March 31, 2023

How Did Banks Get Here?

By Michael McKeown, CFA, CPA - Chief Investment Officer

How Did Banks Get Here?

There is a lot to the story, but let’s keep it simple.

Fiscal stimulus during COVID helped avoid an economic depression. Much of the stimulus found its way to banks in the form of deposits by businesses and individuals. This consequence of low rates and stimulus stoked the fire that led to today’s high rate of inflation.

To fight inflation, the Fed raised rates at the second fastest pace since 1970 and when interest rates rise, bond portfolios fall in price.

Under these circumstances, the loans and bonds that banks acquired at previously low rates are on their books as an unrealized loss. Even though the principal will be paid back on treasury and agency mortgages, there is a temporary decline in price when rates rise. As borrowers defaulted in 2008, the principals due on subprime loans were not going to be paid back. Thankfully, that’s not the situation we face today.

To make a spread and increase earnings, banks pay a lower deposit rate than they charge for a loan. As the Fed raised interest rates, Treasury bills and money market funds paid more than bank deposits, leading to deposits leaving banks for Treasury bills and money market funds.

This is a new development in the history of banking. Deposits declined by nearly 6% from a year ago.

Covid Stimulus Bump and then First Decline Ever Over three percent

Silicon Valley Bank (SVB) and Signature Bank experienced a classic run, where depositors pulled funds after learning about the banks’ shaky balance sheets. To tamp down any potential for broader panic, the Fed and Treasury guaranteed that all deposits, even those exceeding the $250,000 FDIC limit, would be safe. Last week, Chairman Powell, trying to further ease any sense of panic, said “all depositors are safe,” even though it’s the Treasury and Congress that have the power to make that guarantee. The authorities will always do what they feel is necessary to prevent financial contagion, so we take him at his word.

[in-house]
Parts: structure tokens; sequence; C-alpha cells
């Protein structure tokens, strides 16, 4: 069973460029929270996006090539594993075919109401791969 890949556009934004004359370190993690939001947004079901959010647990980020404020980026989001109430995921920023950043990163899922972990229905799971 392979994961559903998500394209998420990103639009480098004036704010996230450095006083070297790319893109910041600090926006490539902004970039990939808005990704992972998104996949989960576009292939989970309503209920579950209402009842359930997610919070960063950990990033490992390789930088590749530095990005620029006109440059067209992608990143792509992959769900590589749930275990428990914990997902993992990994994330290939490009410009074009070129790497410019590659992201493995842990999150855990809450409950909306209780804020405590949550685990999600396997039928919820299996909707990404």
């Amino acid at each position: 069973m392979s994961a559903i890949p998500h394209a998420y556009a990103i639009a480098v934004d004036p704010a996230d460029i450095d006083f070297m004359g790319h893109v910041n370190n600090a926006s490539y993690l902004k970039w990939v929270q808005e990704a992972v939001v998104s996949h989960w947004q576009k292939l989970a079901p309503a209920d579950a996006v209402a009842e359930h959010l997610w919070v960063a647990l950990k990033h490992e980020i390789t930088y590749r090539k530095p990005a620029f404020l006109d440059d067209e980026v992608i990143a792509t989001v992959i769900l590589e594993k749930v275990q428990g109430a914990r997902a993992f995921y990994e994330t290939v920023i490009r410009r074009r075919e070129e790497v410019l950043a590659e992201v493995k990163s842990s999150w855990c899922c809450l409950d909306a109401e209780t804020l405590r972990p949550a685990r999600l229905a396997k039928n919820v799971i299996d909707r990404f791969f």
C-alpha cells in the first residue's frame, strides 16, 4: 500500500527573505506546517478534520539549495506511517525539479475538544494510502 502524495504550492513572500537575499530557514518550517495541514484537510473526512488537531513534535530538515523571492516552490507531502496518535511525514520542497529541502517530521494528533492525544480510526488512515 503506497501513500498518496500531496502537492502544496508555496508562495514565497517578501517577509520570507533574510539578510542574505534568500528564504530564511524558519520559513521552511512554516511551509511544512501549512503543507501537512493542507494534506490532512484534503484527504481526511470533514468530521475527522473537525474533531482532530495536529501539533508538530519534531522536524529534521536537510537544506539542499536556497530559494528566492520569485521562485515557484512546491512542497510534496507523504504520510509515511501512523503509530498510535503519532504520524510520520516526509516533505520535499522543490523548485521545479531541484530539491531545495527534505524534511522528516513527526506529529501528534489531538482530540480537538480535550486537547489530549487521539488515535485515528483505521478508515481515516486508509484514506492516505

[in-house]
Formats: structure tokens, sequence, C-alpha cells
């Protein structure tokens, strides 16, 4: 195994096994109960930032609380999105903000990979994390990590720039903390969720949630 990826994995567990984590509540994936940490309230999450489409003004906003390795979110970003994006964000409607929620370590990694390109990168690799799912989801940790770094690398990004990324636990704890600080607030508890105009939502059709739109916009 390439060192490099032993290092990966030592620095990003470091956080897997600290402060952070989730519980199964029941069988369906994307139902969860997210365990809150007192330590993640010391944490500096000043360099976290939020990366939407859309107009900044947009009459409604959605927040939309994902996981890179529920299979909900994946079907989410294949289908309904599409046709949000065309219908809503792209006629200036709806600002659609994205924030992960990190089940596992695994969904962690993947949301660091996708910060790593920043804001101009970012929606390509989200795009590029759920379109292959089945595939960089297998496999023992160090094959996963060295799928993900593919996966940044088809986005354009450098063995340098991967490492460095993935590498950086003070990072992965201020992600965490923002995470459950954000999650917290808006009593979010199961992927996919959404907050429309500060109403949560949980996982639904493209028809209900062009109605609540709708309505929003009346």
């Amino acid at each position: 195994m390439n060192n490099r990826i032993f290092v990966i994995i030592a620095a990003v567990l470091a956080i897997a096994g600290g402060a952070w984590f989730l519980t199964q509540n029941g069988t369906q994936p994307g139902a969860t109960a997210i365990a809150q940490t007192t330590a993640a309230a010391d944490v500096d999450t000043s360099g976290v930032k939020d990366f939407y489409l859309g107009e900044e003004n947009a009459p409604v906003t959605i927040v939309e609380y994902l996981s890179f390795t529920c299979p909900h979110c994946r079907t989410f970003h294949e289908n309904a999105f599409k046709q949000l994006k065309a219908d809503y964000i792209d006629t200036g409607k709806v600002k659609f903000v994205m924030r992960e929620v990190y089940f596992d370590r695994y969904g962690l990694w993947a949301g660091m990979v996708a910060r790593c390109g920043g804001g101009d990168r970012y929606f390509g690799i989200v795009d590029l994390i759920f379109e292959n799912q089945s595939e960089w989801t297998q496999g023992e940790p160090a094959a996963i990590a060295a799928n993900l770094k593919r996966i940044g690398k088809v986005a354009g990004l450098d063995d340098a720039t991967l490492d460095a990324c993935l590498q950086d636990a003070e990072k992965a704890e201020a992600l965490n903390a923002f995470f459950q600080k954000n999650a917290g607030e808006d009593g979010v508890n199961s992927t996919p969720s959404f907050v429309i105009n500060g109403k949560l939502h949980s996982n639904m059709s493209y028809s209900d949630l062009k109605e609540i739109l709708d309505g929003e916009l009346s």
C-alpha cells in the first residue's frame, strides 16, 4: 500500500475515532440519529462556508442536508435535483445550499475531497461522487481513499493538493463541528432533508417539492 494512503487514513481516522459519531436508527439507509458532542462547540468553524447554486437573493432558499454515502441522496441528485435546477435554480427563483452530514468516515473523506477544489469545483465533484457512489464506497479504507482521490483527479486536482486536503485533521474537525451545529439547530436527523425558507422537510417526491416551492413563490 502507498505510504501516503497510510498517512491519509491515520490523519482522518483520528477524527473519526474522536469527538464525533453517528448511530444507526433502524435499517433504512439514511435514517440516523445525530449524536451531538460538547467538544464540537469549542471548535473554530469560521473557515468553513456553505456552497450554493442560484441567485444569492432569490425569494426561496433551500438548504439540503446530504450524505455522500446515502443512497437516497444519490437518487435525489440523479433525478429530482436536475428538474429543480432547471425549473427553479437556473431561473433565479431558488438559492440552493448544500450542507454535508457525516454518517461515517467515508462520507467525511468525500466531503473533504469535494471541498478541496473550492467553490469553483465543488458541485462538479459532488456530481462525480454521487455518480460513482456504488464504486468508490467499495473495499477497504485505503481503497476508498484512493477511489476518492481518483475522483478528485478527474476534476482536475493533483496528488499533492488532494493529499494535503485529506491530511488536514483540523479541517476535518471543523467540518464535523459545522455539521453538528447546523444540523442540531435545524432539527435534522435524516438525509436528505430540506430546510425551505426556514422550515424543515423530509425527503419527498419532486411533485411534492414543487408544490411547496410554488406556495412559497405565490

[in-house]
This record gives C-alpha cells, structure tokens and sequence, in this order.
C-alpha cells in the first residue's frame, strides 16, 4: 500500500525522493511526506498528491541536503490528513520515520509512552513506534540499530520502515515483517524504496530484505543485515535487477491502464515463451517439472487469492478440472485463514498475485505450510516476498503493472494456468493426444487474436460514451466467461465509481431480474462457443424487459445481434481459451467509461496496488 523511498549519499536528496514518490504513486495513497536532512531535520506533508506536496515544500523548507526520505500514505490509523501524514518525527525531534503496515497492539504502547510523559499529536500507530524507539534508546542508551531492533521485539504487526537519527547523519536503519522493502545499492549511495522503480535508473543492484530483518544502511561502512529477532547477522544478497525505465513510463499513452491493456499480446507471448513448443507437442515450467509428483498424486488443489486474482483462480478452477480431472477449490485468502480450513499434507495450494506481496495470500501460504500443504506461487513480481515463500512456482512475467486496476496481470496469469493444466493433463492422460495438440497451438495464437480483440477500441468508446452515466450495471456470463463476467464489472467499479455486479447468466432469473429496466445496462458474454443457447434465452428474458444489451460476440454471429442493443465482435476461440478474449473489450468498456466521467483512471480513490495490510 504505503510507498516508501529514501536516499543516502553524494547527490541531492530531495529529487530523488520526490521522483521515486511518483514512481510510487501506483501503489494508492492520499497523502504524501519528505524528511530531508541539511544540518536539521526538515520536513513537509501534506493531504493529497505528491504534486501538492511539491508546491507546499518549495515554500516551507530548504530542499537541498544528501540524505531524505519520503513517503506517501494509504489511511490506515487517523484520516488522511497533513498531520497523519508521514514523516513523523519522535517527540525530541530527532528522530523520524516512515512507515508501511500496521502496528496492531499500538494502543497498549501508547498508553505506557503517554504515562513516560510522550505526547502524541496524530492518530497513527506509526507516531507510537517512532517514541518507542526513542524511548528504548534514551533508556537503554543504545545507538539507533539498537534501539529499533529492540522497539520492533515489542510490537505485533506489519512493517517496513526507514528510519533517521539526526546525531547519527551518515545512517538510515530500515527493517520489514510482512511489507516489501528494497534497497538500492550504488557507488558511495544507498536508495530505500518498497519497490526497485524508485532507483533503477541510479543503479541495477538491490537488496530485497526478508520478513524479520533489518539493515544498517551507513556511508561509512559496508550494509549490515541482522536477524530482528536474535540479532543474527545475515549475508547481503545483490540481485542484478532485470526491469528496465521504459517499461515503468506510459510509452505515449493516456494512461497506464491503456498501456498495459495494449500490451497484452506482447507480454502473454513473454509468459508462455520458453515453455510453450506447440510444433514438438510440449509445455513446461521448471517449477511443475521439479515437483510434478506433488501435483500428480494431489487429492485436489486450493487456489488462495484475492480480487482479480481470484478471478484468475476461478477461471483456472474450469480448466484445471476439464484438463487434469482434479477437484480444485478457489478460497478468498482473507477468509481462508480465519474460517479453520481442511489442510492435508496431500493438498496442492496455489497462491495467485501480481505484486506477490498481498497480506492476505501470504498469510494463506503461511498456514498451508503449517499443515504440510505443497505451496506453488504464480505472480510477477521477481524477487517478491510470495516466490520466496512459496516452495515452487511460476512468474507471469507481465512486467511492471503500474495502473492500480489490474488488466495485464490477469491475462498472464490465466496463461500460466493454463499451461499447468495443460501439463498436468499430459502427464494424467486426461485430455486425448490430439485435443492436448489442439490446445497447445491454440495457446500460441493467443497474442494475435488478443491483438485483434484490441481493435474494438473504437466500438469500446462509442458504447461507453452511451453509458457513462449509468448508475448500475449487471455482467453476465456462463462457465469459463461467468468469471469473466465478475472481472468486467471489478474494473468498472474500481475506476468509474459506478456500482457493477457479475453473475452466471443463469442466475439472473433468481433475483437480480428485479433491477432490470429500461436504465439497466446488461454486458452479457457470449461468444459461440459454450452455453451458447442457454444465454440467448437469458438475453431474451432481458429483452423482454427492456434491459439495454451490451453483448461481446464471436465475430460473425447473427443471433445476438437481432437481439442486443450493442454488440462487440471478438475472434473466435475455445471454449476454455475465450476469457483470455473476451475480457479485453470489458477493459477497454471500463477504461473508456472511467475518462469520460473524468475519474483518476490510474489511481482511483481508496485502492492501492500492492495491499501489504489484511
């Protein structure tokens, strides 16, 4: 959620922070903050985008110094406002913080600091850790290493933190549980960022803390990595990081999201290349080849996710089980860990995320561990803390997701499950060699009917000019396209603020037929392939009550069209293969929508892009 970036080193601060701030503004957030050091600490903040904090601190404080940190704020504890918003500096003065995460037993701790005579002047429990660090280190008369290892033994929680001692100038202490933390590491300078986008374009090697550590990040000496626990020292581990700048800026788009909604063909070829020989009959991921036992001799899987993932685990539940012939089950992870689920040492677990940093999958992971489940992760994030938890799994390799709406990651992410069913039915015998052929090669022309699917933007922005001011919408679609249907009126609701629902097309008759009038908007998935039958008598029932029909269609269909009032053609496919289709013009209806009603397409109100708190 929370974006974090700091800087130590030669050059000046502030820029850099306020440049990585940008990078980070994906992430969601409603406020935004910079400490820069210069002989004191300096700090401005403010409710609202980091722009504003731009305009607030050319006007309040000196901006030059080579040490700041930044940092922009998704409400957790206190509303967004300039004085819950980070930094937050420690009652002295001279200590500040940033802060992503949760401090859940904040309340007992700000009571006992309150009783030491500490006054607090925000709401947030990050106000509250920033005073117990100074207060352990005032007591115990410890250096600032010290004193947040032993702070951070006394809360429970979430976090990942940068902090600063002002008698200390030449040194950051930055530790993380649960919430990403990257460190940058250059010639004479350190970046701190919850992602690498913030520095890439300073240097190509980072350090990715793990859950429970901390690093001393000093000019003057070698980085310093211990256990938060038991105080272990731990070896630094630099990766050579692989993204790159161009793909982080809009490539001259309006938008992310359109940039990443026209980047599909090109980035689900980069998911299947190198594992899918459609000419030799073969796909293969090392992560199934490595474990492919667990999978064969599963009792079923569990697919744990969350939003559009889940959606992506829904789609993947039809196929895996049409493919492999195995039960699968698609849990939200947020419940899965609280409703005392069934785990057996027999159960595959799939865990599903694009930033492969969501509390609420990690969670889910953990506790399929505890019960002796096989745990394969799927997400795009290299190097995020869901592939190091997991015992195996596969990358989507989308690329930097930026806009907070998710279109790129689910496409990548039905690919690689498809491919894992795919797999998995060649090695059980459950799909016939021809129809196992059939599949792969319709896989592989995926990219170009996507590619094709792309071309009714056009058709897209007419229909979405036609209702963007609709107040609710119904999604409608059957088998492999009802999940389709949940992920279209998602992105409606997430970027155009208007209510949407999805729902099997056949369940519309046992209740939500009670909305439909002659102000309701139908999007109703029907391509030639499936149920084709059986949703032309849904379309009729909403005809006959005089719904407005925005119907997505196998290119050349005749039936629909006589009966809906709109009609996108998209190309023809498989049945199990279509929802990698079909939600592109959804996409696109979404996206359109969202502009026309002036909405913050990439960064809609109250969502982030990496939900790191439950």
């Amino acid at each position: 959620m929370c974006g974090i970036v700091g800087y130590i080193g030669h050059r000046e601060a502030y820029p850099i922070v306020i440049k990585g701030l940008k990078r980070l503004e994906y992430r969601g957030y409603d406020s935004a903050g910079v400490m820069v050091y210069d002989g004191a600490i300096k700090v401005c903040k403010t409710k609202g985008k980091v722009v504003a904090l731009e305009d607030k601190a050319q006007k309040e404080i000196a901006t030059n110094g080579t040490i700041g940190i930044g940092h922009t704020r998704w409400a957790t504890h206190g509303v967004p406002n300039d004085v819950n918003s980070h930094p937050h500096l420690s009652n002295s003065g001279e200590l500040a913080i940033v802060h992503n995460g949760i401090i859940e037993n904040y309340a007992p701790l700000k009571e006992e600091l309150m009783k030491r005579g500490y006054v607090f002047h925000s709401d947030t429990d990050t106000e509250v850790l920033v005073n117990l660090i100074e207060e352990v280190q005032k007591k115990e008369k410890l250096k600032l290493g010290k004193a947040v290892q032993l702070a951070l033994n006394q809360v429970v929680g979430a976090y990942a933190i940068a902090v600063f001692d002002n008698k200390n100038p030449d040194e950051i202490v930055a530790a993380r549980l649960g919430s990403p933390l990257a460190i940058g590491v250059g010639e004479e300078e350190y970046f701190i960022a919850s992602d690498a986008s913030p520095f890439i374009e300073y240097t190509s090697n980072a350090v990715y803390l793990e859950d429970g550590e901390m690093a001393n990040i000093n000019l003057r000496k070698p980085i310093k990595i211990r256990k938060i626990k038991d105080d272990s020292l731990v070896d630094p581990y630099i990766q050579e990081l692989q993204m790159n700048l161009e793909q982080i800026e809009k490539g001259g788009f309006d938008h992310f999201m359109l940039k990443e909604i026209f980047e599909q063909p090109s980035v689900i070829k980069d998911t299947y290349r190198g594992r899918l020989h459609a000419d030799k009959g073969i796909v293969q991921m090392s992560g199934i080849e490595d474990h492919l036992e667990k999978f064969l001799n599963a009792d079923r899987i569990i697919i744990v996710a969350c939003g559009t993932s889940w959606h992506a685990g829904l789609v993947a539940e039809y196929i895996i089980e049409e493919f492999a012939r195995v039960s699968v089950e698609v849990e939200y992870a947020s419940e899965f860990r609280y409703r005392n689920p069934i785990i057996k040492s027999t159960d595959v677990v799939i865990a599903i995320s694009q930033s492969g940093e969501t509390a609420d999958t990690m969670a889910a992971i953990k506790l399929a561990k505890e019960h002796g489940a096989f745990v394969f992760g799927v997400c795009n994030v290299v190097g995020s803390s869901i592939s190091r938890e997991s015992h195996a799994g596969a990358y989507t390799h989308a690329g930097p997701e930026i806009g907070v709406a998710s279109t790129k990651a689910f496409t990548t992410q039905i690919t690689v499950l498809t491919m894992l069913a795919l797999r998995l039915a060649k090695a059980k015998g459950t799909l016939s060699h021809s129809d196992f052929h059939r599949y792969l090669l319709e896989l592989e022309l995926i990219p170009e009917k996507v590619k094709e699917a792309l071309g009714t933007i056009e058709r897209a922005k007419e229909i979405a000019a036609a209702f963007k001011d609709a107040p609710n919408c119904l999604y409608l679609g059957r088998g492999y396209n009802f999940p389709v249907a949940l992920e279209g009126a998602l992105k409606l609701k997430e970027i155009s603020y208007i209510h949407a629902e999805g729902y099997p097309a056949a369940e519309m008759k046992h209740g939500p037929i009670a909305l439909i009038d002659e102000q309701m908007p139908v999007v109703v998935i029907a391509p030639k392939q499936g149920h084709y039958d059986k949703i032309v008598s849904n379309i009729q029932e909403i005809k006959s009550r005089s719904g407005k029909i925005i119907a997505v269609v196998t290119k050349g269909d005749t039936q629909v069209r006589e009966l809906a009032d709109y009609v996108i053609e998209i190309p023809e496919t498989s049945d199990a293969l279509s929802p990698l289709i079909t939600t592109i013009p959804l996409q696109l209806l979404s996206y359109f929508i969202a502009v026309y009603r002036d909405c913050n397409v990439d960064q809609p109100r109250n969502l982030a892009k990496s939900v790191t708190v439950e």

According to reports, executives at SVB and other executives lobbied Congress to ease regulations on banks, including liquidity and capital requirements. This increased the threshold to $250 billion for tougher stress tests, which both SVB and Signature Bank fell below. In hindsight, the tests could have been valuable to regulators and investors.

Over the past year, late loan payments increased from low absolute levels. Lenders are already near recession levels in terms of tightening credit. With deposit outflow risk, and having just seen two major domestic banks fail, credit is likely to continue becoming scarcer and more expensive.

Deliquincies Lead Lending Standards by 6 Months

The Federal Reserve raised interest rates to 5% last week. Chairman Powell remains focused on the fight against inflation while trying to protect the stability of the financial system.

The bond market changed its path with respect to interest rate hikes. A month ago, higher rates were expected into 2024. Now, the yield curve suggests interest rate cuts are ahead. The Fed has only noted that, for 2023, “some additional policy firming may be appropriate.” The path they ultimately choose will depend on how embedded inflation proves to be and their read on overall financial stability.